• Re:Labelling. (Score:5, Informative)

          by Enderandrew (866215) <enderandrew@g m a il.com> on Tuesday November 17, 2009 @01:25PM (#30130896) Homepage Journal

          Compiz effects in kwin were ALWAYS optional, and were not turned on by default unless your hardware supported it. They could always be turned off with a single keystroke (Ctrl-F12? Can't remember) as well as within System Settings. That has been there since the very first beta releases I tested.

          I've never seen an input lag, even running on an 8 year old crappy laptop. I do turn off Strigi/Nepomuk to cut down on HDD access. I'm curious what distro you were running.

      • Re: (Score:3, Interesting)

        4.2 wasn't bad, and I actually *like* 4.3, I can easily set it up to do what I want/need easily.

        My only worry is that... with 4.4 out, are we going to be subjected to KDE5.0 soon?

        I called it some time ago
        4.4 = all 1st party tools pretty much finished, 3rd party tools there but not polished
        4.5 = 3rd party tools good to go

        then somebody will release dbus/kross/plasma malware and they will realise that the whole DE has to be redone from a security perspective!
        5.0 = an entire re-write with some concept of security and threading (kross for example runs in the same thread as the parent app)
        5.1 ....

        6.0 = port to qt 5?

      • Re: (Score:3, Interesting)

        by Andy Dodd (701)

        I actually liked 4.2 too. The only thing I kept "back" from KDE3 was Amarok (which is semi-independent of KDE releases, but somewhat connected.) Amarok 2.0 was awful - horrible error handling for streams, and inconsistent collection performance (although much of that is likely just crappy Gentoo packaging.)

        Gentoo continuing to have KDE 4.x masked as unstable even well into the KDE4.3 release cycle is why all of my new machines run Kubuntu, and I have even started doing reinstalls of machines with existing

    • Re: (Score:3, Insightful)

      by Anonymous Coward

      I wonder if 4.4 is going to be finally stable, or will it be 4.5 or 4.9.

      4.3.3 is still broken in multiple ways.

      Plasma crashes sometimes and still has troubles properly resizing and drawing its widgets.

      Akonadi fails to start even on a pristine configuration, and its sophisticated "why can't I start" diagnosis fails to identify the problem. (I googled out that I had to comment out a line in its config file.)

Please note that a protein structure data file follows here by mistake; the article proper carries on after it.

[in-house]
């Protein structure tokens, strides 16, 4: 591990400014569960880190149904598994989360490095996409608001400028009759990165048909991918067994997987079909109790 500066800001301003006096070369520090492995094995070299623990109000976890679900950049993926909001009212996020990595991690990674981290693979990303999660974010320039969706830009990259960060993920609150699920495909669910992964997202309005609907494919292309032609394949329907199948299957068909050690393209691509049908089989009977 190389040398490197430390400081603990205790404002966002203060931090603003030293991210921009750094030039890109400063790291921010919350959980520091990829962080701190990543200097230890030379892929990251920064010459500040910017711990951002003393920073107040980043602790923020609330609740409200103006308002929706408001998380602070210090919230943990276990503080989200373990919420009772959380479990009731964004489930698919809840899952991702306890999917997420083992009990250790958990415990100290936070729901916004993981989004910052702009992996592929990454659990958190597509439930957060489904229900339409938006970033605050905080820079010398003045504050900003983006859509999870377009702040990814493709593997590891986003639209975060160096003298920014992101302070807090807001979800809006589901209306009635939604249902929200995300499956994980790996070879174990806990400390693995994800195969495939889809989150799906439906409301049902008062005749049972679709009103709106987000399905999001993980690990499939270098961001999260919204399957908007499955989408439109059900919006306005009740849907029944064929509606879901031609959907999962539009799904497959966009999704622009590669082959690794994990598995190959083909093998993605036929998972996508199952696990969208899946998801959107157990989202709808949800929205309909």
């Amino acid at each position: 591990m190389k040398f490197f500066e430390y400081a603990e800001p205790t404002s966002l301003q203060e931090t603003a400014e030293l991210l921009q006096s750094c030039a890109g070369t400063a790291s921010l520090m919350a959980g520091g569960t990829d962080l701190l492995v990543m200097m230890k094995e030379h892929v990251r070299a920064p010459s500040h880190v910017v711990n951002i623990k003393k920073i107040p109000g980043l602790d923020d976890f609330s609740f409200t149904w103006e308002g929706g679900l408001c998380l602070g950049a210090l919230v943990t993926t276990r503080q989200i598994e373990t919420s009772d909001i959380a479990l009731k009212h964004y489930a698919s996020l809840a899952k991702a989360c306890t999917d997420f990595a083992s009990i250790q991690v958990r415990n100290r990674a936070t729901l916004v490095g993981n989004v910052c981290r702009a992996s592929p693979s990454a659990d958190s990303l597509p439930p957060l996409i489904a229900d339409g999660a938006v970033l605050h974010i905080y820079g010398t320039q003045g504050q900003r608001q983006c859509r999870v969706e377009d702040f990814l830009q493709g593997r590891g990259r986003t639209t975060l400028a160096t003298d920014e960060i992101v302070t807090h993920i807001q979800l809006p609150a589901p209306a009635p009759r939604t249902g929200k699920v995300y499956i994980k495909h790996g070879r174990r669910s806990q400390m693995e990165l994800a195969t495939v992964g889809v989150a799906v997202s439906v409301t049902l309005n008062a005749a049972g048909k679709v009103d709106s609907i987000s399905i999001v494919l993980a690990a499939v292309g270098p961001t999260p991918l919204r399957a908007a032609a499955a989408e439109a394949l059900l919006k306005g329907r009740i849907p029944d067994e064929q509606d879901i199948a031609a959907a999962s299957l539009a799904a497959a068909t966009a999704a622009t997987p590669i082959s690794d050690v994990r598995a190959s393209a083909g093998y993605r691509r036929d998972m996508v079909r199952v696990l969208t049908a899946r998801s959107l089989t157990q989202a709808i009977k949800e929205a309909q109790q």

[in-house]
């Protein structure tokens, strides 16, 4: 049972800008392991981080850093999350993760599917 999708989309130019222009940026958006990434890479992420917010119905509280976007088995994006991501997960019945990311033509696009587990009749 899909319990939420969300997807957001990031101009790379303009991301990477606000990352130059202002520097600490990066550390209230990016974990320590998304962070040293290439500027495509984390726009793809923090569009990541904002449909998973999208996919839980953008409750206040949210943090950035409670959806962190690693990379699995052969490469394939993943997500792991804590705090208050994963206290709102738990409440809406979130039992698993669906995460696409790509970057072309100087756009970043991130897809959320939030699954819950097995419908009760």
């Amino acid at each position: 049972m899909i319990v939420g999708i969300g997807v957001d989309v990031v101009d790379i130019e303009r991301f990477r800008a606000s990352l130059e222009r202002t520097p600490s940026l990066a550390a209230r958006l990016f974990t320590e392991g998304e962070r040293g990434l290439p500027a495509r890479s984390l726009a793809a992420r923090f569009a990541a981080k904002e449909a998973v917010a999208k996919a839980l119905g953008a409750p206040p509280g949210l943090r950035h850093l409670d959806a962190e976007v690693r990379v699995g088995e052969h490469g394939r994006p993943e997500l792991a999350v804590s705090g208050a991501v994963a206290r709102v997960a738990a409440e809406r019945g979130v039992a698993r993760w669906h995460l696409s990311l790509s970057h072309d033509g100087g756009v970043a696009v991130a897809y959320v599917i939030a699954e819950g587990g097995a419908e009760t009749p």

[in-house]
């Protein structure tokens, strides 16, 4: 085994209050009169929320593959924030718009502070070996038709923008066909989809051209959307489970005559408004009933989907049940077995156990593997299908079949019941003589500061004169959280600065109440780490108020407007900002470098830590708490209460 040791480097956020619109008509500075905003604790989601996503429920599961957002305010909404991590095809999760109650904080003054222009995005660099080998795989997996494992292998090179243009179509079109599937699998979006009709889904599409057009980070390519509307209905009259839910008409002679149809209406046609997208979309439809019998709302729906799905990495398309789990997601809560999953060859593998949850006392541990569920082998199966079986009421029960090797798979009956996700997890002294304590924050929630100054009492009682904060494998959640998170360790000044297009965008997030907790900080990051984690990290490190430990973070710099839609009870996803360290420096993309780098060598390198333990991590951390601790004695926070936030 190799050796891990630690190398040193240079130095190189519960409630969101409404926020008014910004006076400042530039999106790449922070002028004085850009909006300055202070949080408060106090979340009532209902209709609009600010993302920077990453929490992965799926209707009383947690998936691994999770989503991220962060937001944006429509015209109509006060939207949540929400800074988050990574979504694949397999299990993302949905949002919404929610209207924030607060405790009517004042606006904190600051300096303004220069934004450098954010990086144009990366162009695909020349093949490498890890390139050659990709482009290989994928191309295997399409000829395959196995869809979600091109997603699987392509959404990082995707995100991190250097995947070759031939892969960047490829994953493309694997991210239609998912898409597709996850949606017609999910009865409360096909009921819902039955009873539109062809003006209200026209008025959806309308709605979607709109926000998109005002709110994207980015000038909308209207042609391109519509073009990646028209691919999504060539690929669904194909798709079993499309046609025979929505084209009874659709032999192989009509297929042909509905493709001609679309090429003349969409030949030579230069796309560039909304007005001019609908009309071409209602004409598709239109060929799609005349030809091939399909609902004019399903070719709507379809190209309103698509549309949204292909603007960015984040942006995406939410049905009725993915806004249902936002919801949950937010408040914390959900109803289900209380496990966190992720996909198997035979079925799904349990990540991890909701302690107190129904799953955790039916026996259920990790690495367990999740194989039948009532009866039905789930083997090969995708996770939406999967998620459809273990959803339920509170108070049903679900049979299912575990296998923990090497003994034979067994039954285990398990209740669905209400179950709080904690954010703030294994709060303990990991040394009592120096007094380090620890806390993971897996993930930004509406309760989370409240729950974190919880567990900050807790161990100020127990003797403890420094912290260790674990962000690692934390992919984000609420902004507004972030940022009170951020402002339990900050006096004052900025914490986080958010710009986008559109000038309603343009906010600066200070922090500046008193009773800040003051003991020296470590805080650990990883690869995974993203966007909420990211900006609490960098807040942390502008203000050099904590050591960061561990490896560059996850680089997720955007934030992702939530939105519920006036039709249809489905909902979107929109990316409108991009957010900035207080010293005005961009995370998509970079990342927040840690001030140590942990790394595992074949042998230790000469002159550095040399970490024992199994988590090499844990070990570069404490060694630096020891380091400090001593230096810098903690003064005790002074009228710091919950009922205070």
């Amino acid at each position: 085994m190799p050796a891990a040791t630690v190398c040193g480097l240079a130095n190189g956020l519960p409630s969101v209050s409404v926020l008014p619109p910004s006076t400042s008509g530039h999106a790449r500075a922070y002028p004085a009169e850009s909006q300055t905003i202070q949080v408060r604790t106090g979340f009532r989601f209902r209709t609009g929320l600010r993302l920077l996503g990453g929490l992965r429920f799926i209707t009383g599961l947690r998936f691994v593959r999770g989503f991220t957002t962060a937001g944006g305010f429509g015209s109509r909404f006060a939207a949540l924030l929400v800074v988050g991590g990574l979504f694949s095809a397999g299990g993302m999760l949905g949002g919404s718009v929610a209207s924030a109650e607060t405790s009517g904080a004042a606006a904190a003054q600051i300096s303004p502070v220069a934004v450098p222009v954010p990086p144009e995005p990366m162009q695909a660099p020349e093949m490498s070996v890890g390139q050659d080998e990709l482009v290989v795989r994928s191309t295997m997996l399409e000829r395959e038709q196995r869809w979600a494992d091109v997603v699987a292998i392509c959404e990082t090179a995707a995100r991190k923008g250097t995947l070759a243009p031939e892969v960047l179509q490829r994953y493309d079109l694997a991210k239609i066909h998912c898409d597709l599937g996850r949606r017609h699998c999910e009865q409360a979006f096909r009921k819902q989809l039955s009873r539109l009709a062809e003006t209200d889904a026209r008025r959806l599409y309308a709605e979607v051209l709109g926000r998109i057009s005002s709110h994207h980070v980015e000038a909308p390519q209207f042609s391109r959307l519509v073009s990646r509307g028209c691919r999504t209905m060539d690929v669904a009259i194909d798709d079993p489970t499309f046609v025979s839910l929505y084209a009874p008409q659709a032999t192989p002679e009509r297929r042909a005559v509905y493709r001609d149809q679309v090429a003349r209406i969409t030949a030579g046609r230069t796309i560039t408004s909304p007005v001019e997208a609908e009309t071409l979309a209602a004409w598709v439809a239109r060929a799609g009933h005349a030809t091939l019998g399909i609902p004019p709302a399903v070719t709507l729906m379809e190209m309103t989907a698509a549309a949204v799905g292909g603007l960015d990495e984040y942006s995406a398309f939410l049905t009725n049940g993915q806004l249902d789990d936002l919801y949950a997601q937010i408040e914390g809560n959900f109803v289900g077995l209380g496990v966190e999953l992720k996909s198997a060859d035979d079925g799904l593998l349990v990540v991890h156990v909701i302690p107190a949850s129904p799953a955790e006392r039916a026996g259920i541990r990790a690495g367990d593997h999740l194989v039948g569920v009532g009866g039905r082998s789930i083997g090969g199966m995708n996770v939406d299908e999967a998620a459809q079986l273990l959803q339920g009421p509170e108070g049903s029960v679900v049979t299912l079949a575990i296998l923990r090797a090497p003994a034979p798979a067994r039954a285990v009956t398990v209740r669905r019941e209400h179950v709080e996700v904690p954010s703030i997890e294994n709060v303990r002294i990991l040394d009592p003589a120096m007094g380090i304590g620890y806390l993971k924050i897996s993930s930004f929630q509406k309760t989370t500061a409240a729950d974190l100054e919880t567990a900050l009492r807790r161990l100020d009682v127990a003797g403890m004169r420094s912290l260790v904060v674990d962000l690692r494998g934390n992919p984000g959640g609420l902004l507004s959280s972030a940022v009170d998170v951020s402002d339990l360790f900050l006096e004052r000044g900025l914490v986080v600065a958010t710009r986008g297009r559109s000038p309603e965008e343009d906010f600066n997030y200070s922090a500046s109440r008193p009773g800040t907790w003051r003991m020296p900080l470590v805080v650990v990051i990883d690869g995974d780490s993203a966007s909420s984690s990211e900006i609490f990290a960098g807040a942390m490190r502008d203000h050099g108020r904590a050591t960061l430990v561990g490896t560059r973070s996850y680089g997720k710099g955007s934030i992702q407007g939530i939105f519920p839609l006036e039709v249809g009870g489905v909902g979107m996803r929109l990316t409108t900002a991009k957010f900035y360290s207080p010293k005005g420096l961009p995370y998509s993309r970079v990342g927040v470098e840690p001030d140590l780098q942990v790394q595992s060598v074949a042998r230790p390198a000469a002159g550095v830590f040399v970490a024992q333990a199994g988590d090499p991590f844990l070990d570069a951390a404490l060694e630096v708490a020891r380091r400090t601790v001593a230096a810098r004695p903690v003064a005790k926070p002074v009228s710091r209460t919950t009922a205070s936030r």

Phonon works worse in 4.3 than it did in 4.2 for me. Its xine backend suddenly can't open my soundcard,

      • Re: (Score:3, Insightful)

        by MrHanky (141717)

        Question: Are you using Kubuntu? I tried it a bit on a friend's Ubuntu install, and it was utter garbage. Debian's KDE is infinitely better. I can't remember having Kopete or Akregator crash on me, and I use those all the time. KWin might crash when using compositing with poor drivers, but X.org is currently in a state of flux -- it was stable until my latest update.

        • Re:Labelling. (Score:5, Insightful)

          by BlackCreek (1004083) on Tuesday November 17, 2009 @11:30AM (#30129302)

          As a former user of Kubuntu and KDE, I agree with what you say: Kubuntu IMHO sucks.

          I believe that that is big problem for KDE. Ubuntu has become the standard "easy and ready to use" Linux desktop. It is not perfect, it has a large share of problems but it has become the standard. As most new users will try out KDE through Kubuntu, and have a bad experience.

          Add to that the KDE4 fiasco, and you get as a result KDE's popularity nowdays, a mere shadow of what it was years ago (when it was the preferred choice of more than 2/3 of the folks voting at LinuxJournal yearly poll).

        • Re: (Score:3, Insightful)

          Yeah I kept hearding that so i went for a meander around debian and fedora and TBH i'm yet to see what people are talking about, there are differences but KDE in kubuntu is not significantly different from that in debian (kde3 vs kde3) or fedora (kde4 vs kde4).

          I haven't run openSuse or mandriva yet so perhaps they are truly better but Debian's KDE is not significantly better and in fact lacked tweaks that had not made it upstream yet, so I'm starting to suspect it's just more generic ubuntu hate or as a res

      • Re: (Score:3, Insightful)

        by molnarcs (675885)
        It's completely useless to list all those problems without identifying the distribution you use... If it happens to be Kubuntu, well, no surprise there. But on Archlinux, I haven't seen any of the problems you mention, and I haven't seen user reports on the forums either. Most recently some of us had problems with the latest xorg+nvidia+kde4.3.3 ugprade, but it was solved in a few days...